Something I’ve Never Seen Before

One of the great things about baseball is that in any given game you have the potential to see something you’ve never seen before.  I experienced a Never Seen Before moment on Monday as  I sat huddled against the brutal cold of Opening Day at Safeco Field.  In the fifth inning it started to snow.  I’ve seen snow delays early in the season in cold winter cities such as Detroit, Boston, and Cleveland, but I don’t think it has ever snowed during a baseball game in Seattle.

Mind you, when we parked it was a lovely warm and sunny day, probably about 50 degrees.  I decided to leave my sweatshirt in the car thinking it would stay warm.  Bad decision.  Somehow we survived nine long frigid innings (with the help of copious amounts of hot chocolate) and it was worth every bone chilling moment.

Some observations:

Erik Bedard got some heat (ha, ha) from callers to the post game show for his “poor” showing.  I thought he did fabulous when you take everything into account.  He allowed 1 run in 5 innings, striking out 5.  Yes, he also walked 4 but he was able to minimize the damage and not a single one of those walks scored.  As I mentioned above it was COLD.  It can be difficult for pitchers to grip the ball effectively and get good movement under those conditions.  Plus, spending the last month and a half in Arizona isn’t exactly realistic preperation for beginning of the season weather.  Kenji Johjima mentioned that he warmed up well and they thought he was going to have his A game, but the bullpens are heated and the field is not.  All in all, I thought it was a promising start.

Adam Jones went 0 for 3 in his Orioles debut.  So far, the trade is a draw but expect comparisons to continue all season (oh, if only we could be so lucky that it will stop then!).

I loved how during the post game ceremonies Safeco Field announcer Tom Hudyler made sure to mention that J.J. Putz is the first Mariner reliever to win the Rolaids Relief Man Award.  J.J. was his dominant, electric self in the ninth innning.  Although, I think he was toying with the fans a bit and stretching it out to prevent us from seeking shelter from the cold.  I’m afraid I still bear the psychological damage from the Oh No Bullpen Boys days.  As soon as the starter leaves, no matter what the score is, I feel that familar lurch in my stomach.  Jake, who came to be a Mariner fan after Ayala and Co. had made their exit, has none of those problems.  Mariners managment should offer some sort of trauma counciling to fans so we can move past those days.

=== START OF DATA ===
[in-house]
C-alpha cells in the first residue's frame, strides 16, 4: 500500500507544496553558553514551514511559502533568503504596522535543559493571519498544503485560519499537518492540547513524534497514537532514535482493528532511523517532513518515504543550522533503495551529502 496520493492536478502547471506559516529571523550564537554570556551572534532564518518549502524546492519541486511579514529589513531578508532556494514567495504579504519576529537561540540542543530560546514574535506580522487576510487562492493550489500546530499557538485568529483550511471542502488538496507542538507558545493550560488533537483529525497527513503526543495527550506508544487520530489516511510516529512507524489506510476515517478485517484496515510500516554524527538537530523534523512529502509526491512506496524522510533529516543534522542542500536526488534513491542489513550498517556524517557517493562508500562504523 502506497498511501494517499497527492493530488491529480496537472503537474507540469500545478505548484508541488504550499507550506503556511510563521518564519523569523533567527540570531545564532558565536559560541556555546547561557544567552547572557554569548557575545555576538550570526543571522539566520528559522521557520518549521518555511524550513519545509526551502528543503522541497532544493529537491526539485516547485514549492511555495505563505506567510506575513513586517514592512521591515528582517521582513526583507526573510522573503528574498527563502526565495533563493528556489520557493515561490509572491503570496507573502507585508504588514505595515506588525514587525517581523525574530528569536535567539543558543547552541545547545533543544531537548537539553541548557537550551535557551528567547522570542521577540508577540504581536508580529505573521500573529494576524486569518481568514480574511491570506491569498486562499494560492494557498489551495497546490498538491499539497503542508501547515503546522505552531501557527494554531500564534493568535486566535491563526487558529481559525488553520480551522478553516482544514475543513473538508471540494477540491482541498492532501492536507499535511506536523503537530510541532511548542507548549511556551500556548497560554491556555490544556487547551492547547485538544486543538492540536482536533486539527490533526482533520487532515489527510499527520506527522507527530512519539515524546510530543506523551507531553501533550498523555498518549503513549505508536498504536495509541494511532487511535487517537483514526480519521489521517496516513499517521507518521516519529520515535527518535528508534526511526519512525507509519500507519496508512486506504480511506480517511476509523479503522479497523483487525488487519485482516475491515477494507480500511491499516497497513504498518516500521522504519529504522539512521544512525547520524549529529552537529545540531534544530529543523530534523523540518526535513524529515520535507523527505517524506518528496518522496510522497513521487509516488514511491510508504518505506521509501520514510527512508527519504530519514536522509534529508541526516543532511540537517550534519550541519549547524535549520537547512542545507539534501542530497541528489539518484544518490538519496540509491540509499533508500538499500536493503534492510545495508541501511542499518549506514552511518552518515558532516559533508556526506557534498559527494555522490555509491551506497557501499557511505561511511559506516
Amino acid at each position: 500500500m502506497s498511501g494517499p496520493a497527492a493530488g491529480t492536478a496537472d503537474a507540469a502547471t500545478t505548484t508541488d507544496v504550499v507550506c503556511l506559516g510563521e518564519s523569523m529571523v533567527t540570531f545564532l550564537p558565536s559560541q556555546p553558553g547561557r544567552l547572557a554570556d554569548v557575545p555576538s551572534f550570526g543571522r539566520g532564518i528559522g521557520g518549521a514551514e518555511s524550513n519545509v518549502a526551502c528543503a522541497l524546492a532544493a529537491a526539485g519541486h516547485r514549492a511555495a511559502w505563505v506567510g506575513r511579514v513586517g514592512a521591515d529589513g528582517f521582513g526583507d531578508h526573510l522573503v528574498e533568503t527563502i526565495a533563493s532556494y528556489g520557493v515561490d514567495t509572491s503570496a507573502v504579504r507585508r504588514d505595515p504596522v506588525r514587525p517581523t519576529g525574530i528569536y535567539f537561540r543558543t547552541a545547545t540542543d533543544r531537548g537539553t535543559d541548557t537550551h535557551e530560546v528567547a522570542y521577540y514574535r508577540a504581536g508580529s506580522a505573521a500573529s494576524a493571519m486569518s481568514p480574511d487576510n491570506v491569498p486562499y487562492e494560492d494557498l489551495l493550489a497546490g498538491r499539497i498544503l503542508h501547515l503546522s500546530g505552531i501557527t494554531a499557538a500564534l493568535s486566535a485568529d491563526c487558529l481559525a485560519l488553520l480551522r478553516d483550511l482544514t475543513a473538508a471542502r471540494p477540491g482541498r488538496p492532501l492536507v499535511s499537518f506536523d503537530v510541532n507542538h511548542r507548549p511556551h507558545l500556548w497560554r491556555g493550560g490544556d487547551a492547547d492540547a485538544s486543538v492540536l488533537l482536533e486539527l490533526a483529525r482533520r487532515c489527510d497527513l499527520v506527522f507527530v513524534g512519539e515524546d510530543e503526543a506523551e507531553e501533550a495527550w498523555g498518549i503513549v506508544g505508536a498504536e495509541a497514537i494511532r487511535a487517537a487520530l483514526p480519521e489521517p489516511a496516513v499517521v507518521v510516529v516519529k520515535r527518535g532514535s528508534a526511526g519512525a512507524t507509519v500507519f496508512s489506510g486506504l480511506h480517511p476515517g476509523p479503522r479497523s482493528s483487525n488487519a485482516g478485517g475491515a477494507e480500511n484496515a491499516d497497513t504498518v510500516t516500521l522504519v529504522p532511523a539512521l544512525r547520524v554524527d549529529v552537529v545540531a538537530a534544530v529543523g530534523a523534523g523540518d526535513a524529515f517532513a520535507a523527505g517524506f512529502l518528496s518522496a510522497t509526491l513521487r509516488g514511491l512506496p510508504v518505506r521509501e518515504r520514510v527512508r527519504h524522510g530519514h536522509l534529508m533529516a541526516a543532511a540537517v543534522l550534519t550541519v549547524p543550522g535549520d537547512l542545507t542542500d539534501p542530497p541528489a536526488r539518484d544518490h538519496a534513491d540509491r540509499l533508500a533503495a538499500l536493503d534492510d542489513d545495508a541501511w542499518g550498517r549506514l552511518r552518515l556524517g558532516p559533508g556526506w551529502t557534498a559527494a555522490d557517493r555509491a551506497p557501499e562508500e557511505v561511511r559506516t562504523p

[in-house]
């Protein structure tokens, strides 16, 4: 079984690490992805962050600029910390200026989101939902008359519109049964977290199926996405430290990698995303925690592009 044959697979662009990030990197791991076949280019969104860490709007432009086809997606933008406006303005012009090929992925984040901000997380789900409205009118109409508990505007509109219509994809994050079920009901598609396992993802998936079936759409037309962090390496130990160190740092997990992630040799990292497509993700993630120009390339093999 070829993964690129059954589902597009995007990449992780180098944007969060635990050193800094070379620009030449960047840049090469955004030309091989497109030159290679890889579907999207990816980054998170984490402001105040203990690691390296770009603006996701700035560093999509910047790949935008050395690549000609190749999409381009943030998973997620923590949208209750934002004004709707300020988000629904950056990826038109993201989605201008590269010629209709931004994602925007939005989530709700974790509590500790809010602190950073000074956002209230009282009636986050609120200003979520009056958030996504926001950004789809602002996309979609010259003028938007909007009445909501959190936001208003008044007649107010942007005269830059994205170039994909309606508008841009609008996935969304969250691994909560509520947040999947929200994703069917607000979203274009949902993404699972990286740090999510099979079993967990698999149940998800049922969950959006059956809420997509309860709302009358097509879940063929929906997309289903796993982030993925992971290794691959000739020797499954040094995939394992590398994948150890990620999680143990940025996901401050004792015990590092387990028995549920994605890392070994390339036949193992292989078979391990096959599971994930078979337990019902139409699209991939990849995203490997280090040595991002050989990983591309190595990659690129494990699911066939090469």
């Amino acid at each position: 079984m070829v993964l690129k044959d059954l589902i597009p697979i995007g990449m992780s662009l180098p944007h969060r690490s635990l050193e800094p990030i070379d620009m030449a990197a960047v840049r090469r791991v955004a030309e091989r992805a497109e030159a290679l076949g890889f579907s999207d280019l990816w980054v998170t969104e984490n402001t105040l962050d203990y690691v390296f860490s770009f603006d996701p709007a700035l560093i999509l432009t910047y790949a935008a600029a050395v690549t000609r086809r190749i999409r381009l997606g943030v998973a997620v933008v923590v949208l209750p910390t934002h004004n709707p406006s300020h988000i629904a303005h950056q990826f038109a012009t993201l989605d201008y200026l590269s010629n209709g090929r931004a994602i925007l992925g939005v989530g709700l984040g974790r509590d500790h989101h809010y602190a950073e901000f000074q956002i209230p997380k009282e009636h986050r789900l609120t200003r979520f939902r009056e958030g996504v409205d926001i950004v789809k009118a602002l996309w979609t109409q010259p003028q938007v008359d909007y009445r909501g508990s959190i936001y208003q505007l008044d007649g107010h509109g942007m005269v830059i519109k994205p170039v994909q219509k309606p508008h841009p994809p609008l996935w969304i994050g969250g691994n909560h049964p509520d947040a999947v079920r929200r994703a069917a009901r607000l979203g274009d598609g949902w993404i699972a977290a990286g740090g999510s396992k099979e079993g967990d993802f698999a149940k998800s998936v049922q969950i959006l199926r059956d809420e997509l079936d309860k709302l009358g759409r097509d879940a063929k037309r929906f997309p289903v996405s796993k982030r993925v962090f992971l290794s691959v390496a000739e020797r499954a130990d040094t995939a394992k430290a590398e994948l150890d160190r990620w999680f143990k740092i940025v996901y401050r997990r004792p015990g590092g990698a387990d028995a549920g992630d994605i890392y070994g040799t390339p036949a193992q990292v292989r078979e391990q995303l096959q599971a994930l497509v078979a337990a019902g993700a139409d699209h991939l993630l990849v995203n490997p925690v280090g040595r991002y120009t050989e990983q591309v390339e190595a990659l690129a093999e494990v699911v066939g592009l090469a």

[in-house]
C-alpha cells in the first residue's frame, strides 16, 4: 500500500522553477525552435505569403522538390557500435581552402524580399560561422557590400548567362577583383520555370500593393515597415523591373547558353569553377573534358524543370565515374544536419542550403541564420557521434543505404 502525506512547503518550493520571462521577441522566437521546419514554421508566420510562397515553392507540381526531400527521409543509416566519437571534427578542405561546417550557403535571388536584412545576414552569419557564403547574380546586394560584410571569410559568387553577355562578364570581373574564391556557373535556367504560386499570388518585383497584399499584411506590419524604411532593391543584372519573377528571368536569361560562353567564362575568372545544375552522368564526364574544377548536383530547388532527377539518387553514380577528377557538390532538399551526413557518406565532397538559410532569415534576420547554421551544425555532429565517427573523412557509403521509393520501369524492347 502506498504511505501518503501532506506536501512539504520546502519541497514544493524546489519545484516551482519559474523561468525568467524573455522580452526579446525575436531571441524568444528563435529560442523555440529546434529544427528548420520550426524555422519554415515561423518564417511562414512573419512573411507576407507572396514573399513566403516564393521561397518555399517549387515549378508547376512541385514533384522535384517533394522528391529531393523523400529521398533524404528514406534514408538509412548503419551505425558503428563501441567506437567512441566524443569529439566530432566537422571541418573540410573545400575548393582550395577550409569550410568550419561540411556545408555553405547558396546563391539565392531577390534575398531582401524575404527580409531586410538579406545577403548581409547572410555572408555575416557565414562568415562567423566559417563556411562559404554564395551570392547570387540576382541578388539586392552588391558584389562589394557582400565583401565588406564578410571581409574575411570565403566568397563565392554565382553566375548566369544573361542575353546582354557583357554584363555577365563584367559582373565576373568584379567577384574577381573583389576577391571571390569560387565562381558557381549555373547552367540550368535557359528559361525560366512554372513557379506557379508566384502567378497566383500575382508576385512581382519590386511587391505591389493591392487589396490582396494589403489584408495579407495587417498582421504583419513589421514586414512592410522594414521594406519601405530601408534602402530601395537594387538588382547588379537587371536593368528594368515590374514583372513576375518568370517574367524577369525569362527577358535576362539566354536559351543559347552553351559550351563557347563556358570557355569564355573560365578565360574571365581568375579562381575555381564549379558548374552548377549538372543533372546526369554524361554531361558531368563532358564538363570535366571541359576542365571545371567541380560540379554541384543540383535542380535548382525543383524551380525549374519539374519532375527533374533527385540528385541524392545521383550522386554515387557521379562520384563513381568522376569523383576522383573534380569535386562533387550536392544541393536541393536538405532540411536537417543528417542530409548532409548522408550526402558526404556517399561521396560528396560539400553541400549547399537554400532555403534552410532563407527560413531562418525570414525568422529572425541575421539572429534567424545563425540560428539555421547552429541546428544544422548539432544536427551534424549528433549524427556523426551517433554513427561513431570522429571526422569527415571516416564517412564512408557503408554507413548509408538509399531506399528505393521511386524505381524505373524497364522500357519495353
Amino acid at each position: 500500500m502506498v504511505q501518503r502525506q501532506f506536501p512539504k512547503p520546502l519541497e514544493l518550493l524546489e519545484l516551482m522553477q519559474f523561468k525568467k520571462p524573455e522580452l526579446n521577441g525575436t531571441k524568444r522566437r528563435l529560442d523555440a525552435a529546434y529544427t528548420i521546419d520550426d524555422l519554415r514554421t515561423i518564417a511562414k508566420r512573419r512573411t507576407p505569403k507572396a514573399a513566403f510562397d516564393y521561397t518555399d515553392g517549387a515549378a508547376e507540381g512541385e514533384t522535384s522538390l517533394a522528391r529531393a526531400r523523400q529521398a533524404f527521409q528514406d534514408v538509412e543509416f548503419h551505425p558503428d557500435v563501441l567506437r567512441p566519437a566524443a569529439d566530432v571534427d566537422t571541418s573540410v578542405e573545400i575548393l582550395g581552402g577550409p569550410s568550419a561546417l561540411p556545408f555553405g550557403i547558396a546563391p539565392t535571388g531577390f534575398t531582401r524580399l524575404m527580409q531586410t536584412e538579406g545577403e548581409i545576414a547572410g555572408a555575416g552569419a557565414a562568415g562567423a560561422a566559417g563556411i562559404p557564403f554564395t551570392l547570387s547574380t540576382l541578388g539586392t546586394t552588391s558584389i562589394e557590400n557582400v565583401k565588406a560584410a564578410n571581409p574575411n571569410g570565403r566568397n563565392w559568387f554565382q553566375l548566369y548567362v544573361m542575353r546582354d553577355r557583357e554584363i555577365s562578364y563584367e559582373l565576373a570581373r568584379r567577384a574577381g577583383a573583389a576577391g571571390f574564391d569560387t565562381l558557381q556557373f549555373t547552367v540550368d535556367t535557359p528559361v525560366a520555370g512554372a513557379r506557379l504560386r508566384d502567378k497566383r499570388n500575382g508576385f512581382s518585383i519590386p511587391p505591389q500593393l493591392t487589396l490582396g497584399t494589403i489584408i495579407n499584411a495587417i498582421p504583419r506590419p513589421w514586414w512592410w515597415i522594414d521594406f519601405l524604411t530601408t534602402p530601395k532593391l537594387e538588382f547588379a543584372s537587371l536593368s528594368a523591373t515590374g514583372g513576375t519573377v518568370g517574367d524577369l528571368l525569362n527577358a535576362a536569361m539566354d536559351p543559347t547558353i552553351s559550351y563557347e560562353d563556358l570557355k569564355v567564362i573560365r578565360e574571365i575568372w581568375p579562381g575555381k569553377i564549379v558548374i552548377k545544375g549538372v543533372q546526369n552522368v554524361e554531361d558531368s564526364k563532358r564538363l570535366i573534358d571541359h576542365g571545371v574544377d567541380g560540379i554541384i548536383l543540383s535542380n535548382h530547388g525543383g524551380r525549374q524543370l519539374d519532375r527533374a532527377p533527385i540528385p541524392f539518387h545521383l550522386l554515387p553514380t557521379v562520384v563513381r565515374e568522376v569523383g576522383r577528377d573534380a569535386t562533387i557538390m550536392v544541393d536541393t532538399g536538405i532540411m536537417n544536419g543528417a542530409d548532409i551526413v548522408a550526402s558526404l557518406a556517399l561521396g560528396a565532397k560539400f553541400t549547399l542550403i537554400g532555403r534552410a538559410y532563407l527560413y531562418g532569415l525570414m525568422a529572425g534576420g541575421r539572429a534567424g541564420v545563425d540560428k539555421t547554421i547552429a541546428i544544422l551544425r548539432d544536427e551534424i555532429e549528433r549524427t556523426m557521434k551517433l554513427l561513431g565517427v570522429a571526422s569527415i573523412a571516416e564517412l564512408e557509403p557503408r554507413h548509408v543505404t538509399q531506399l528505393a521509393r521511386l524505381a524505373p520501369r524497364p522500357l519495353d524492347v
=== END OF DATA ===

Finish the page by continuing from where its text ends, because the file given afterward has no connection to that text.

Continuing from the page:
Speaking of Mariners relief pitchers, I was heartened to hear the round of cheers Norm Charlton received.  Yes, he was a member of the Oh No Bullpen Boys, but let’s not forget he was also a Nasty Boy.  He had his problems for sure.  I remember Dave Niehaus (soon to be Hall of Famer Dave Niehaus) commenting that the Sheriff had perhaps fallen off his horse and into some excrement on the side of the road after a particularly bad game.  Despite his problems, I could never muster up revile for him the way I did Bobby Ayala, Healthcliff Slocumb, and Mike Timlin.  Charlton always had such a passion for the game and his heart was in every pitch he threw.  Very few players give 100% day in and day out he way he did.

The team played Mac Ball yesterday and I hope they can keep it up.  I’ve always thought manufacturing runs led to more exciting innings than solo homeruns, but maybe I’m just old school.  I heard a suggestion that the Mariners pick up Barry Bonds later in the season to help with their power production.  If they do, I swear before you all right now that I will never watch another Mariners game ever.  That would be such a horrible, horrible move and I’m pretty sure it would alienate a good percentage of the fans.  So, to prevent such a travesty, Richie, please, please, please starting hitting this year!


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